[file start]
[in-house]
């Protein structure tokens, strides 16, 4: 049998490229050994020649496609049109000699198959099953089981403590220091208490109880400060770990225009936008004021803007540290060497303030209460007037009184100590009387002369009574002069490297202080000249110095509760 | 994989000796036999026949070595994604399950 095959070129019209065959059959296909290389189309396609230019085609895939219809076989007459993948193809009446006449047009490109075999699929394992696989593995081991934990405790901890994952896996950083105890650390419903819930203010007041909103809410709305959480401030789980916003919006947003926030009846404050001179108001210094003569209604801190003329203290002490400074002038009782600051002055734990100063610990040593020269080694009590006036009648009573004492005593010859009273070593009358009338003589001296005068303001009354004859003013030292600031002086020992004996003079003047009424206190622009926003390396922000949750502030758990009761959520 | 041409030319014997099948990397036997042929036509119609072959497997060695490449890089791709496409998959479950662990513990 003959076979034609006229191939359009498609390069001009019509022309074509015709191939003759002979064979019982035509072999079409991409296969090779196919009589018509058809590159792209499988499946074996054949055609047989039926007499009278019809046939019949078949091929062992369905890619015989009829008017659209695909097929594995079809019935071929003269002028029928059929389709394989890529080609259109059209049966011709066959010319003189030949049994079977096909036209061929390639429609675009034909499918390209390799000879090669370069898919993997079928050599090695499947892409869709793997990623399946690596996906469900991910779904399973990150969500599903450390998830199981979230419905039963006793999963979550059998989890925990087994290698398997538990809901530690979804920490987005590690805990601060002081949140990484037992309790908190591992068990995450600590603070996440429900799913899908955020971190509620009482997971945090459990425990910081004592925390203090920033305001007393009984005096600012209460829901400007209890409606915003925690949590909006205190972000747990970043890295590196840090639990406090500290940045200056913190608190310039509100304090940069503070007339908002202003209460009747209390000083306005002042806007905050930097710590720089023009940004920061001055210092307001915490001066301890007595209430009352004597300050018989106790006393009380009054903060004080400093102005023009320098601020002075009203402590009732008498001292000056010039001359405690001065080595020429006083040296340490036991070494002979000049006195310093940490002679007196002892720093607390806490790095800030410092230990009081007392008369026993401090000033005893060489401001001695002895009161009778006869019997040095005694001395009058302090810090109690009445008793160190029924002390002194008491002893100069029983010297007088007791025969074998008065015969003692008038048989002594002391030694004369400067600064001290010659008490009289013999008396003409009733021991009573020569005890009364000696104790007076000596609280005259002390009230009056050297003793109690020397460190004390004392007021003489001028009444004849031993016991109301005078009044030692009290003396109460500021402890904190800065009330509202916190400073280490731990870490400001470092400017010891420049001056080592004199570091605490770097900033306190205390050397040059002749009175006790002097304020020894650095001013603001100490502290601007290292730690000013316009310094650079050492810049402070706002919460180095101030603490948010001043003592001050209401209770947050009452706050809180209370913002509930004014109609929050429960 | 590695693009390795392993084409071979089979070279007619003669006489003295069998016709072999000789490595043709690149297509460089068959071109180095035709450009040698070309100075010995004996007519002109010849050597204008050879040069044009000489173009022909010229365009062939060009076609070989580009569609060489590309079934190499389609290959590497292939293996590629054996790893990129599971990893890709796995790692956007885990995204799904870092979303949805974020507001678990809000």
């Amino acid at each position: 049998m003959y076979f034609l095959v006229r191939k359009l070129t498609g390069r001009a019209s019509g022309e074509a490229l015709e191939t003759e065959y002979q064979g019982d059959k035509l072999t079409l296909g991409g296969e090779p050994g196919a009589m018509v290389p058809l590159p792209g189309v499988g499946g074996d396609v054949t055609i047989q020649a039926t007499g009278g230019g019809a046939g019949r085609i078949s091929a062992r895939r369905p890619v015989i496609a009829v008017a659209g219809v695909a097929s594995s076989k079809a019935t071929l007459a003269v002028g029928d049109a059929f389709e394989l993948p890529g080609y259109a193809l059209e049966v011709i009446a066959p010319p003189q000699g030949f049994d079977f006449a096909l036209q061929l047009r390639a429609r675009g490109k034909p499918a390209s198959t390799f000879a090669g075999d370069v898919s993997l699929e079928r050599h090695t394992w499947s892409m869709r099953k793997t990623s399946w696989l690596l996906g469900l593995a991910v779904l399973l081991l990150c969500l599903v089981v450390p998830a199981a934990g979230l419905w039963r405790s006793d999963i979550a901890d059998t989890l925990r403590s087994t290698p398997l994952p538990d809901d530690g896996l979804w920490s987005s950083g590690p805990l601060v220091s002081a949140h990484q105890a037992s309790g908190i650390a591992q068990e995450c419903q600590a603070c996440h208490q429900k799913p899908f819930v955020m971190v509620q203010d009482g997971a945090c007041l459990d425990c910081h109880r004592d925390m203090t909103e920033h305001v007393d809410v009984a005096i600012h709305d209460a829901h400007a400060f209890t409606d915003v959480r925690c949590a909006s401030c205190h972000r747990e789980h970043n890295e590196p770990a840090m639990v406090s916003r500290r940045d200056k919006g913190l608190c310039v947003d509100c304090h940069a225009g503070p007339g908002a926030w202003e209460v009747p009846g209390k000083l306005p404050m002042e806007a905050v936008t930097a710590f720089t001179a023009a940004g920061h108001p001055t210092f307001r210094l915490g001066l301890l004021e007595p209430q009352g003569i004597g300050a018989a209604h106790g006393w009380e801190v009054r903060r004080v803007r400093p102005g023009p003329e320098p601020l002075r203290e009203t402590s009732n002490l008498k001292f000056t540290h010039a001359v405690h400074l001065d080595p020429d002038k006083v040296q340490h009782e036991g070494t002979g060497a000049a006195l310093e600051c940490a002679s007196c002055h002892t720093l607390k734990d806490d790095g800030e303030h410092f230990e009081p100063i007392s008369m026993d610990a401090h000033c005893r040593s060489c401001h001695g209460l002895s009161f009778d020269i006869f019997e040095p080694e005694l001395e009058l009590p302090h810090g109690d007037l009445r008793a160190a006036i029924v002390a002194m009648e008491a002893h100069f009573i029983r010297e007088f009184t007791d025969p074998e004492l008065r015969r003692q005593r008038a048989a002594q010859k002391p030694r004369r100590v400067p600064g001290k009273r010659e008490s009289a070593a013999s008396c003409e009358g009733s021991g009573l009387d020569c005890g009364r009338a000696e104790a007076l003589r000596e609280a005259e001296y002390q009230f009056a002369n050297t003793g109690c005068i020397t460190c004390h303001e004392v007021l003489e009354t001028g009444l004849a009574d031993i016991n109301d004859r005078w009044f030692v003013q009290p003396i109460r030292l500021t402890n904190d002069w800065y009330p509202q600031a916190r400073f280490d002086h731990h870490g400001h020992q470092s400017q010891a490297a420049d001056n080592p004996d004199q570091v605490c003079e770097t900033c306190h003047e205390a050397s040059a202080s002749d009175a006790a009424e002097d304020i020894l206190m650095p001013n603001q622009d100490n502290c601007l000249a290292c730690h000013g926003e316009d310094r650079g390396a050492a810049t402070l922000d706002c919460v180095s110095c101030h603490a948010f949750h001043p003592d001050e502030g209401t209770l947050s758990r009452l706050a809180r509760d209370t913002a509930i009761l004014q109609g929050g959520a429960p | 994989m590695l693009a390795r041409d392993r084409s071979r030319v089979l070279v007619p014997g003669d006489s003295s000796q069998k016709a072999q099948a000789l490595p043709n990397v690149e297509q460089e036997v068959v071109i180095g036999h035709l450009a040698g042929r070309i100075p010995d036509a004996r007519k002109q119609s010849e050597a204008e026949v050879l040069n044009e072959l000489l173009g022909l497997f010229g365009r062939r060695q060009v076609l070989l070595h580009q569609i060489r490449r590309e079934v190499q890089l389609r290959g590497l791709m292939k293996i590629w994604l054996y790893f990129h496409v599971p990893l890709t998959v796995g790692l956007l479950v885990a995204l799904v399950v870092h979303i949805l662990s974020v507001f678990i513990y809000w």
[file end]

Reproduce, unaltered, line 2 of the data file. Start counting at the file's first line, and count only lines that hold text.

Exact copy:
């Protein structure tokens, strides 16, 4: 049998490229050994020649496609049109000699198959099953089981403590220091208490109880400060770990225009936008004021803007540290060497303030209460007037009184100590009387002369009574002069490297202080000249110095509760 | 994989000796036999026949070595994604399950 095959070129019209065959059959296909290389189309396609230019085609895939219809076989007459993948193809009446006449047009490109075999699929394992696989593995081991934990405790901890994952896996950083105890650390419903819930203010007041909103809410709305959480401030789980916003919006947003926030009846404050001179108001210094003569209604801190003329203290002490400074002038009782600051002055734990100063610990040593020269080694009590006036009648009573004492005593010859009273070593009358009338003589001296005068303001009354004859003013030292600031002086020992004996003079003047009424206190622009926003390396922000949750502030758990009761959520 | 041409030319014997099948990397036997042929036509119609072959497997060695490449890089791709496409998959479950662990513990 003959076979034609006229191939359009498609390069001009019509022309074509015709191939003759002979064979019982035509072999079409991409296969090779196919009589018509058809590159792209499988499946074996054949055609047989039926007499009278019809046939019949078949091929062992369905890619015989009829008017659209695909097929594995079809019935071929003269002028029928059929389709394989890529080609259109059209049966011709066959010319003189030949049994079977096909036209061929390639429609675009034909499918390209390799000879090669370069898919993997079928050599090695499947892409869709793997990623399946690596996906469900991910779904399973990150969500599903450390998830199981979230419905039963006793999963979550059998989890925990087994290698398997538990809901530690979804920490987005590690805990601060002081949140990484037992309790908190591992068990995450600590603070996440429900799913899908955020971190509620009482997971945090459990425990910081004592925390203090920033305001007393009984005096600012209460829901400007209890409606915003925690949590909006205190972000747990970043890295590196840090639990406090500290940045200056913190608190310039509100304090940069503070007339908002202003209460009747209390000083306005002042806007905050930097710590720089023009940004920061001055210092307001915490001066301890007595209430009352004597300050018989106790006393009380009054903060004080400093102005023009320098601020002075009203402590009732008498001292000056010039001359405690001065080595020429006083040296340490036991070494002979000049006195310093940490002679007196002892720093607390806490790095800030410092230990009081007392008369026993401090000033005893060489401001001695002895009161009778006869019997040095005694001395009058302090810090109690009445008793160190029924002390002194008491002893100069029983010297007088007791025969074998008065015969003692008038048989002594002391030694004369400067600064001290010659008490009289013999008396003409009733021991009573020569005890009364000696104790007076000596609280005259002390009230009056050297003793109690020397460190004390004392007021003489001028009444004849031993016991109301005078009044030692009290003396109460500021402890904190800065009330509202916190400073280490731990870490400001470092400017010891420049001056080592004199570091605490770097900033306190205390050397040059002749009175006790002097304020020894650095001013603001100490502290601007290292730690000013316009310094650079050492810049402070706002919460180095101030603490948010001043003592001050209401209770947050009452706050809180209370913002509930004014109609929050429960 | 590695693009390795392993084409071979089979070279007619003669006489003295069998016709072999000789490595043709690149297509460089068959071109180095035709450009040698070309100075010995004996007519002109010849050597204008050879040069044009000489173009022909010229365009062939060009076609070989580009569609060489590309079934190499389609290959590497292939293996590629054996790893990129599971990893890709796995790692956007885990995204799904870092979303949805974020507001678990809000």